Fasten Your Seatbelts: What You Need to Know About Turbulence

Countless travelers have experienced the distinct anxiety-inducing sensation of turbulence on flights: Eyes squeezed shut, hands clamped to the armrests for dear life, bracing for the roller coaster to come.

It can be intense and cause injuries during flights. From 2009 to 2022, 163 passengers and crew members on aircraft registered in the United States were seriously injured by turbulence, according to the Federal Aviation Administration.

Though deaths are extremely rare, they do happen. On Tuesday, a 73-year-old man died after a plane flying from London to Singapore encountered severe turbulence and plummeted 6,000 feet in minutes. Another 18 people were hospitalized and an additional 12 people were being treated for injuries, Singapore Airlines said in a statement.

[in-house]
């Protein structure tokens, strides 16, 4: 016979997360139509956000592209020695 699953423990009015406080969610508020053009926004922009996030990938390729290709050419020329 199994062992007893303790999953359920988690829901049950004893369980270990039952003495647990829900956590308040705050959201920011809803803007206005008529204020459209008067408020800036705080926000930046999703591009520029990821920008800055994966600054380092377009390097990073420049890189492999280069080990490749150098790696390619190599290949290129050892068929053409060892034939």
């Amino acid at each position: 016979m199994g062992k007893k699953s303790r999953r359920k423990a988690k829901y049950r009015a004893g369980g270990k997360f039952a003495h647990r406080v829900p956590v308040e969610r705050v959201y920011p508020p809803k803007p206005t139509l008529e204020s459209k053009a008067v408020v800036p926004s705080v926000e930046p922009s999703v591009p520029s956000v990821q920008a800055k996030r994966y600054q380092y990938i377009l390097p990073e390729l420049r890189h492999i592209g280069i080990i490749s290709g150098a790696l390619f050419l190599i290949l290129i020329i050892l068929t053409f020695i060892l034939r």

Other incidents in the last few years have also left dozens of passengers with injuries. In March 2023, seven passengers on a Lufthansa flight from Texas to Frankfurt were hospitalized with minor injuries after their plane encountered severe turbulence. And in December 2022, about two dozen people, including an infant, were hurt on a Hawaiian Airlines flight from Phoenix to Honolulu that hit rough air shortly before landing.

The recent reports raise questions about whether turbulence is getting more frequent and intense.

We spoke to a handful of experts to learn more about the tricky-to-predict weather phenomenon. Here’s what they said.

What is turbulence?

Turbulence is unstable air movement that is caused by changes in wind speed and direction, such as jet streams, thunderstorms, and cold or warm weather fronts. It can range in severity, causing minor to dramatic changes in altitude and air speed.

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